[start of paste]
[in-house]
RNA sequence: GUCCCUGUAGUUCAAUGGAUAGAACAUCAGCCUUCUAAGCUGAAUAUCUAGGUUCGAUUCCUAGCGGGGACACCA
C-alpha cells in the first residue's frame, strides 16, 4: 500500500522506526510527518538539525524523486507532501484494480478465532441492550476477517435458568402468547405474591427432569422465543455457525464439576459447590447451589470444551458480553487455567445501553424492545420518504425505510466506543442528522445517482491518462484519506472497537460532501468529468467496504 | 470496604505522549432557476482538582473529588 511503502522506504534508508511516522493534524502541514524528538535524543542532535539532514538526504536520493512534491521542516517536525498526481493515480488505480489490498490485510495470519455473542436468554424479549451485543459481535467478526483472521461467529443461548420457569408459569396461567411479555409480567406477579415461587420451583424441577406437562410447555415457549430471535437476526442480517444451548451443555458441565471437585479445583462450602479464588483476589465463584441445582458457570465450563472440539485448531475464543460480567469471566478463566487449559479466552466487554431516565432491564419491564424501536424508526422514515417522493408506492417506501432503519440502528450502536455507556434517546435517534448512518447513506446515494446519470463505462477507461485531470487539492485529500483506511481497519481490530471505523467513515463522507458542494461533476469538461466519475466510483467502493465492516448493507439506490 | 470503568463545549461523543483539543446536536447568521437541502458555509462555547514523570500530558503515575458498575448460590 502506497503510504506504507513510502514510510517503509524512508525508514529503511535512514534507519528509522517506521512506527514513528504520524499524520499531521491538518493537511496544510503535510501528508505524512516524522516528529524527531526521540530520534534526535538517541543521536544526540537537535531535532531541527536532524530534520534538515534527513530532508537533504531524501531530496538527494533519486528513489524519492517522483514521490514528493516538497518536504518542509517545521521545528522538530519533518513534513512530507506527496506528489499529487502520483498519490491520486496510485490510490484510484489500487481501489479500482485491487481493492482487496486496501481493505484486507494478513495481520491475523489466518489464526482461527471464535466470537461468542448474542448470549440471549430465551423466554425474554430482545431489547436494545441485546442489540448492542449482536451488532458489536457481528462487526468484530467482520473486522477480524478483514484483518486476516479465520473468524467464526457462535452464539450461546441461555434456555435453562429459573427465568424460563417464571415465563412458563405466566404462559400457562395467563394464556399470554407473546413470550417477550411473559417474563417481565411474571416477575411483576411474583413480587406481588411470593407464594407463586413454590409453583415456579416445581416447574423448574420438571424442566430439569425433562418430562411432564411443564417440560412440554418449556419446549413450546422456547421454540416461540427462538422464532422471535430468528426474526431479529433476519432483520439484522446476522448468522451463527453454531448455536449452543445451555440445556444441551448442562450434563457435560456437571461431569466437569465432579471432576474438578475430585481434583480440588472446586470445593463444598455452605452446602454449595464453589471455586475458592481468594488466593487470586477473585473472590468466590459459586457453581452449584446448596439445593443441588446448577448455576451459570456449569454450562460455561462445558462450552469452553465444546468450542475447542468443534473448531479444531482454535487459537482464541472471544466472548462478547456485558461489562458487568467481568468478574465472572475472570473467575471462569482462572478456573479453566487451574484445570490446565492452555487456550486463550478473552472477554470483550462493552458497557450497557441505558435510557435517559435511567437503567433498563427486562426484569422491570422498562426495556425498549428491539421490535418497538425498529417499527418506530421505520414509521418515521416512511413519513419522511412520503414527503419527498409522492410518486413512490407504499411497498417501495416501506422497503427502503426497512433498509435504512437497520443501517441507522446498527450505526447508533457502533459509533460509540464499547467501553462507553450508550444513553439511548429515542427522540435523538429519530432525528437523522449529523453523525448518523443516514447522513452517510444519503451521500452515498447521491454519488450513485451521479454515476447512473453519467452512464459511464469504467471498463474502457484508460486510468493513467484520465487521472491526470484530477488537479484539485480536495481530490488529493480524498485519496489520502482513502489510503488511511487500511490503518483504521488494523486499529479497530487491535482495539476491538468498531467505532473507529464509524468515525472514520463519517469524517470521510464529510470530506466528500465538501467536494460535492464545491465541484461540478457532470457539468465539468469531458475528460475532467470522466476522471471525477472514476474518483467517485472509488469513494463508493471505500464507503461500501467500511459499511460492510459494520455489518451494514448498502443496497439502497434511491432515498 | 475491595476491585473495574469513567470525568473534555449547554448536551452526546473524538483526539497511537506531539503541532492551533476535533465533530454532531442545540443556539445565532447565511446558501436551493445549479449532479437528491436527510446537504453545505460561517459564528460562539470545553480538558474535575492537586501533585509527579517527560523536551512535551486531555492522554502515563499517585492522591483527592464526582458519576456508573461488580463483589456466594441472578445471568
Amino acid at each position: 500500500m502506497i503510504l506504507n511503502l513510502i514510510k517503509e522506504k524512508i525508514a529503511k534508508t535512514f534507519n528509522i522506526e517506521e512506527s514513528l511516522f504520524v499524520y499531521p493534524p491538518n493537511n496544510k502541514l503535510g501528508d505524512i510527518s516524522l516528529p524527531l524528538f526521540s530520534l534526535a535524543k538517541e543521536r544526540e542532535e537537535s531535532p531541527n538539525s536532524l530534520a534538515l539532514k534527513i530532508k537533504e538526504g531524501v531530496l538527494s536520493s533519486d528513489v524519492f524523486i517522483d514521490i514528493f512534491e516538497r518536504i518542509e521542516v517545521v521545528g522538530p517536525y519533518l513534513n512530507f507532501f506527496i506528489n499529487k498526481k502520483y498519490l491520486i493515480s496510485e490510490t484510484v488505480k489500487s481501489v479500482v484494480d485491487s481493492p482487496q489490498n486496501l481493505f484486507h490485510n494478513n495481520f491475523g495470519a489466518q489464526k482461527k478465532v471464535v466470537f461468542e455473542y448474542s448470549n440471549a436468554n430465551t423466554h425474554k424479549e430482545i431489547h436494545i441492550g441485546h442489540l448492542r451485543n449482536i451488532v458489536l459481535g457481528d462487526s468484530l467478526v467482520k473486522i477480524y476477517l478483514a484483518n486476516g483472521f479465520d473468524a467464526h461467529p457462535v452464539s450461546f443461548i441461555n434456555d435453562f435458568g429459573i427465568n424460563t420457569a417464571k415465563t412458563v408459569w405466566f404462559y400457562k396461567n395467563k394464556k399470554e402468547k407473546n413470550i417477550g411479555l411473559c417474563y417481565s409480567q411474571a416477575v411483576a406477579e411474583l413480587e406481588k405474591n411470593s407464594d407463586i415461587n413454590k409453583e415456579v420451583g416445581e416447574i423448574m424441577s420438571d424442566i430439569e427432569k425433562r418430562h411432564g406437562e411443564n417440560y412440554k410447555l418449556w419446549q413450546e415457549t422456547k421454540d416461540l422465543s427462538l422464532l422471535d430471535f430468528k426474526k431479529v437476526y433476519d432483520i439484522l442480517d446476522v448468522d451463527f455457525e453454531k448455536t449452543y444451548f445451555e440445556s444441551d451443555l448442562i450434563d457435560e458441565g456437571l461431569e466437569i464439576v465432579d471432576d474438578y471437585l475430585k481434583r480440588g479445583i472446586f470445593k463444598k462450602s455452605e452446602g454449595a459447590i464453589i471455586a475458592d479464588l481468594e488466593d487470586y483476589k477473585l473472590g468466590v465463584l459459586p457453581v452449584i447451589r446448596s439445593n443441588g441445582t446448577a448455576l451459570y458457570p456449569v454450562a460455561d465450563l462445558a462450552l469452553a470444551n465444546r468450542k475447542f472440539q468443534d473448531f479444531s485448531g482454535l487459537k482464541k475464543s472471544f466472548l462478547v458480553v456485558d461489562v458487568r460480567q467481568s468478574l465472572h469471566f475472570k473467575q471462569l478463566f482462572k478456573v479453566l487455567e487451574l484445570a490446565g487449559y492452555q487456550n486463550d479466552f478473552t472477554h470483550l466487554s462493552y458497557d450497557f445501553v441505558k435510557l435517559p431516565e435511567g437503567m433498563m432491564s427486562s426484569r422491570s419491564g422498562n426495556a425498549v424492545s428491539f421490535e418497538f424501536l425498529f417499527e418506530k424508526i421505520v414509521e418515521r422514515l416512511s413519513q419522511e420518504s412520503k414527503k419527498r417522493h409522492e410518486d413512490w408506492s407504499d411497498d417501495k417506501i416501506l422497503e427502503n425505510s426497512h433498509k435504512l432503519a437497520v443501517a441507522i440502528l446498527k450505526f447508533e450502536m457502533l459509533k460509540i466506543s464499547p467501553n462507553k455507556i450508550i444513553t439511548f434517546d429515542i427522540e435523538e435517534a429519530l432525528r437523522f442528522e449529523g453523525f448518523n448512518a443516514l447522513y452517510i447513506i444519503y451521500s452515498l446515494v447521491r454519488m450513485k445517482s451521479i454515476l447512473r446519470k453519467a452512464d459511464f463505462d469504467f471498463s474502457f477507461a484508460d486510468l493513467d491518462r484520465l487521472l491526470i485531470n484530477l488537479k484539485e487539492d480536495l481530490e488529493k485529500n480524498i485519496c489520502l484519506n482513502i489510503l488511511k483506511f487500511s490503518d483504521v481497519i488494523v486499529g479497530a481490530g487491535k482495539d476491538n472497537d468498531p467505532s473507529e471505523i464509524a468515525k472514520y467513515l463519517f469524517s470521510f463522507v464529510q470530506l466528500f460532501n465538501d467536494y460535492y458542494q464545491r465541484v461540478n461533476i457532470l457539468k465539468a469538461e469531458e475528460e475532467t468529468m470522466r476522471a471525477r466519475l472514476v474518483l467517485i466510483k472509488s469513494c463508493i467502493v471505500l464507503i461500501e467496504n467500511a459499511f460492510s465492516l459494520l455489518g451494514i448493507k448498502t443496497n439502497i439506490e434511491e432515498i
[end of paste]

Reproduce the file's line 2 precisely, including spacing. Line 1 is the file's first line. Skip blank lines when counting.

RNA sequence: GUCCCUGUAGUUCAAUGGAUAGAACAUCAGCCUUCUAAGCUGAAUAUCUAGGUUCGAUUCCUAGCGGGGACACCA